By Tim Linn, Marketing Communications Writer, Rockhurst University
Since their founding, members of the Society of Jesus have strived to reach out not only to those in their own communities, but across the globe. A program that began last year at Rockhurst University seeks to continue that tradition, by sending a small group of students to rural Gulu, in northern Uganda, in an effort to share knowledge and to build lasting global relationships.
The program places three students for a 10-week internship at Ocer Campion Jesuit College, a residential school for middle- to high-school age students established in Gulu in 2005. Matthew Quick, Ph.D., Vice President for Student Development and Athletics at Rockhurst, said the program built off the success of Rockhurst’s existing short-term service immersion experiences. The University had an existing relationship with Gulu through a program led by Kansas City-area nursing professor David Zamierowski, M.D. that sends nursing students from the Rockhurst-affiliated Research College of Nursing, Johnson County Community College and the University of Kansas there to work in a community medical center.
“What really made the difference for us in being able to make the internship at Ocer possible was the fact that we had that relationship already through the Research College of Nursing and Johnson County Community College,” Quick said. “They spoke about the personal transformations that happened for many of their students, which galvanized our own interest in pursuing this opportunity.”
Rockhurst staff and faculty were asked to encourage students with experience in the subjects identified by Ocer officials as most necessary at the school — math or science —to apply for the internship program. Nicki Schebaum, a junior majoring in medical physics and mathematics and minoring in French, said that as soon as she learned about the opportunity, she wanted to take part.
“Just even reading through the description of the program, I knew it was something I had to do,” she said.
Schebaum was joined by Haley Mathews, a junior, and Melissa Hopfinger, ’14, both of whom were also studying science. The three students prepared for the work they would be doing by learning classroom techniques from Mary Pat Shelledy, Ed.S., the chair of the Rockhurst education department. One month before departure, the group joined the nursing students who would soon be leaving for their own program, at a retreat to learn more about what to expect from the experience.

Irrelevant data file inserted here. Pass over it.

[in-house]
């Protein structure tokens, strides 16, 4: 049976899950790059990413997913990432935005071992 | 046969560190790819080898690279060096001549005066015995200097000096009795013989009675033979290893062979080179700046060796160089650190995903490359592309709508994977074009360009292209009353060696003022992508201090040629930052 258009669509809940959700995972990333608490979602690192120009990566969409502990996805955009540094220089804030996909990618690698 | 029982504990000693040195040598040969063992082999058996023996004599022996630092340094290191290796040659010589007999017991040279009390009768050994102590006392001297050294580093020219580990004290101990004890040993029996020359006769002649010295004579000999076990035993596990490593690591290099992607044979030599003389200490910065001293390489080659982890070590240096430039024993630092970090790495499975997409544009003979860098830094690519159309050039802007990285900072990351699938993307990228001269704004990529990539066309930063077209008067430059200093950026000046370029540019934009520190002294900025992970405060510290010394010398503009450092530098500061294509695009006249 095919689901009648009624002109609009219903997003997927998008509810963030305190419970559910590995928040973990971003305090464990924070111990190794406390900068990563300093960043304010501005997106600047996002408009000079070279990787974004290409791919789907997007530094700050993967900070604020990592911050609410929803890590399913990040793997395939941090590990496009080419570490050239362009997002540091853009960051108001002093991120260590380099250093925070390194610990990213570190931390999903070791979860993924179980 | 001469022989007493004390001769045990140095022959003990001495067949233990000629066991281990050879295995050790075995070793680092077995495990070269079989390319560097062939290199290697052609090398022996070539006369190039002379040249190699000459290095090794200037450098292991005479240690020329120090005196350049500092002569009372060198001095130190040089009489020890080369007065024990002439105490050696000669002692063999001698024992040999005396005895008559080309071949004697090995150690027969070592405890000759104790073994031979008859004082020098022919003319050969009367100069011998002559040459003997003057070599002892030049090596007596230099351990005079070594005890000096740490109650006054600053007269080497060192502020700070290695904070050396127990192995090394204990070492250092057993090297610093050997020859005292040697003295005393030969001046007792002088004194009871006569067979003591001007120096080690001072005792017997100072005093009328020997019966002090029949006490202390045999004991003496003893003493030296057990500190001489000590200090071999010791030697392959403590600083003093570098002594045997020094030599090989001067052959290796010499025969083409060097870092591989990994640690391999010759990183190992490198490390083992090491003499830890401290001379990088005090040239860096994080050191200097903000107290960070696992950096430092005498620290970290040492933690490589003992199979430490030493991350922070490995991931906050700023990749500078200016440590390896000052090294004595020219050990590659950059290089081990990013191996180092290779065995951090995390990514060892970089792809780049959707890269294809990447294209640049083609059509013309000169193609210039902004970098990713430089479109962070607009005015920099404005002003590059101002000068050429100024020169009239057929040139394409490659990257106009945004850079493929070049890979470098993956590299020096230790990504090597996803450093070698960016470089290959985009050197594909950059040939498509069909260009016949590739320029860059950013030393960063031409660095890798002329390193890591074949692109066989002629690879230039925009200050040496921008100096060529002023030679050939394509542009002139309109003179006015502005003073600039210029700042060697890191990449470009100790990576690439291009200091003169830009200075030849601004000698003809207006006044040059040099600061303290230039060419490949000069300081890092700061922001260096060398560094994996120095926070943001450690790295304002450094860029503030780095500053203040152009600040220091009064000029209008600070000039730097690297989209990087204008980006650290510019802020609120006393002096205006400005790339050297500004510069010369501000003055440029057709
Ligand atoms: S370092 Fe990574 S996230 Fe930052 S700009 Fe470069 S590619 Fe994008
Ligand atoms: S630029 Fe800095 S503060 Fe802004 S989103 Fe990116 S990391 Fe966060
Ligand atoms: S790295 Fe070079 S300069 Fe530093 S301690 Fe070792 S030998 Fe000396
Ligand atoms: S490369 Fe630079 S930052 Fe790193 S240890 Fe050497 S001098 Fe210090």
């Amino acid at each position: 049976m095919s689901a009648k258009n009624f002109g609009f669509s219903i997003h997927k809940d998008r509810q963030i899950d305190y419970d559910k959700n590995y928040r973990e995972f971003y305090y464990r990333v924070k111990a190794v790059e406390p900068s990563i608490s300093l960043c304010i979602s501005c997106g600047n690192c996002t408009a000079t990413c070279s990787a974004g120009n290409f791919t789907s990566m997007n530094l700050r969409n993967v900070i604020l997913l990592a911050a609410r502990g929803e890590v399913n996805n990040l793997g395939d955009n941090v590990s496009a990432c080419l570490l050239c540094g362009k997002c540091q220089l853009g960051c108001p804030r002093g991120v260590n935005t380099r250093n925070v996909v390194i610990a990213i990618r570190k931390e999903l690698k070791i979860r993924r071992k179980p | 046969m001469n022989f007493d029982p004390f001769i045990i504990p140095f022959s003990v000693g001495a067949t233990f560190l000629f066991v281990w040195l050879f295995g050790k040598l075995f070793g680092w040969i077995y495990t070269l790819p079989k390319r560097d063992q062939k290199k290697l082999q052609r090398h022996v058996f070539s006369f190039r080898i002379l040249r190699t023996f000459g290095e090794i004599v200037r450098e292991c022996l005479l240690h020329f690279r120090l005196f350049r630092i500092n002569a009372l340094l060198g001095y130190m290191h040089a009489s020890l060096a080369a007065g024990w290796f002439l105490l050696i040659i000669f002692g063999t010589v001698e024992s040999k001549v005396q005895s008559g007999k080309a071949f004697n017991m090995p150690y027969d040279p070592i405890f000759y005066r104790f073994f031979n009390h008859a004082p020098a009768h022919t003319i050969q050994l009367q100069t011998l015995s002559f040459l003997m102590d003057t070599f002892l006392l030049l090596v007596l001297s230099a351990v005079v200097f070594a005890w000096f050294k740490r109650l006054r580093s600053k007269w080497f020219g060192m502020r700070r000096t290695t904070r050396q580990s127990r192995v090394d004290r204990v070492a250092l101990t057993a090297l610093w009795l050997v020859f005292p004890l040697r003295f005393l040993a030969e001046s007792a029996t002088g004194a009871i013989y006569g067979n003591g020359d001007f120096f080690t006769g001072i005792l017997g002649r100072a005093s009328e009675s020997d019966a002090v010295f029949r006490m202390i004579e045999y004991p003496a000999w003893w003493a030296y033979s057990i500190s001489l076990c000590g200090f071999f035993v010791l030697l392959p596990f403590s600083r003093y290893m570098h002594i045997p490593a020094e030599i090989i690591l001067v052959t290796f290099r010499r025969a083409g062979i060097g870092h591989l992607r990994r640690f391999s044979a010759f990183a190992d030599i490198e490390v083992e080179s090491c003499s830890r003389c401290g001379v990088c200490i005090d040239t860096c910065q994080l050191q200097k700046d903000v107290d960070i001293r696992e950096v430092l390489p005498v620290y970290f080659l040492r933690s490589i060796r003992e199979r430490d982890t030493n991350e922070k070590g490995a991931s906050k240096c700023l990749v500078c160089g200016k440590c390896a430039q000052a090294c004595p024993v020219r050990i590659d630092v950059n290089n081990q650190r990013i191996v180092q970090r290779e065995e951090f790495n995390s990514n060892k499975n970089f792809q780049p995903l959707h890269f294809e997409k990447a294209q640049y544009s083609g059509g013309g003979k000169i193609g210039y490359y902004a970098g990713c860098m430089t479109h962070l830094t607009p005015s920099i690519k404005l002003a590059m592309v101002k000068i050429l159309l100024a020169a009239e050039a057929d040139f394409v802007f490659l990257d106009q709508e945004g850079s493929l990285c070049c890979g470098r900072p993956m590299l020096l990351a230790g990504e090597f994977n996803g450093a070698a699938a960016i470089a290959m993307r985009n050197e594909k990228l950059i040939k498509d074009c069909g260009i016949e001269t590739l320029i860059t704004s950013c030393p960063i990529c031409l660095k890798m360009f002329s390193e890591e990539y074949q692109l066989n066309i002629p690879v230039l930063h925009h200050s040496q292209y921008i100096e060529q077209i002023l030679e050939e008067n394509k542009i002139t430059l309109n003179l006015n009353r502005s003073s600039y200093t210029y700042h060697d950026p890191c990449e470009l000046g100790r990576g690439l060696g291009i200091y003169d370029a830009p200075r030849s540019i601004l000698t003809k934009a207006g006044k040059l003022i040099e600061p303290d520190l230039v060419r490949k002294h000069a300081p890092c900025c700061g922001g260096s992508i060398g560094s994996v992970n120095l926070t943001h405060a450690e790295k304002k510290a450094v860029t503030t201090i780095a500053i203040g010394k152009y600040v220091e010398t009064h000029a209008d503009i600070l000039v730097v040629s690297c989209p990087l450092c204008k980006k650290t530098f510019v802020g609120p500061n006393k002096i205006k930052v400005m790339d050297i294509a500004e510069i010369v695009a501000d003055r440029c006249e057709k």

“In a lot of the preparation, there was an emphasis on being open and listening and growing as an individual,” Shelledy said.
Even with the preparation, Mathews and Schebaum said traveling to Gulu in mid-May made for an eye-opening experience.
“It’s like a whole different world driving from the south to the north,” Mathews said. “Kampala is the large city in the south, and as we moved closer to Gulu, the land was beautiful, but the conditions just grew more and more impoverished.”
Though trained to teach math and science in the classroom, the three Rockhurst students soon found themselves serving in a number of other capacities. While southern Uganda has experienced economic growth and political stability in recent years, the northern, predominantly rural portion of the country where Ocer is located has only recently seen relative peace after decades of war. Many of the students who Mathews and Schebaum served at Ocer bore both the physical and emotional scars of those years of conflict.
“[Many] of the students were affected by the war, some of them as child soldiers or child brides,” Mathews said. “We spent a lot of time with the students outside of the classroom as tutors and we just listened a lot — we were a kind of outlet for them.”
Both Mathews and Schebaum said they were able to form close relationships with the students. A mid-internship visit from Rockhurst President, Rev. Thomas B. Curran, S.J. was “re-energizing” and helped them to view their work as an example of “the ministry of presence.”
Quick said that the initial trip was emblematic of the hopes for the internship program in the future — that, through the 10-week immersion, the participating students from Rockhurst could gain a better understanding of the value of lifelong service and form long-lasting relationships with people from a different culture.
That includes little things. Among other lessons, Schebaum said that she has tried to incorporate the meaning behind a common Ugandan phrase, translated as “slowly, slowly,” into her everyday life.
But it also means long-term commitments. After her internship, Hopfinger went back to Ocer to serve as an English writing instructor for the school. Mathews and Schebaum both said they have stayed in touch with the students they lived and worked with, recently learning that every single member of Ocer’s founding class passed their exit exams.
“We talk about going back all the time,” said Mathews. “The people there had kind of become part of our family. They show love in such an incredible way.”
Word has spread quickly about the program at Rockhurst. Quick said that twenty highly-qualified students applied to take part this summer, a significant increase over the first year. And one of Ocer’s administrators will soon be coming to Rockhurst to work on his graduate degree.
Quick said that it’s a sign of the growing relationship between Rockhurst and Ocer, and a great expression of the Jesuit core value of “men and women for and with others.”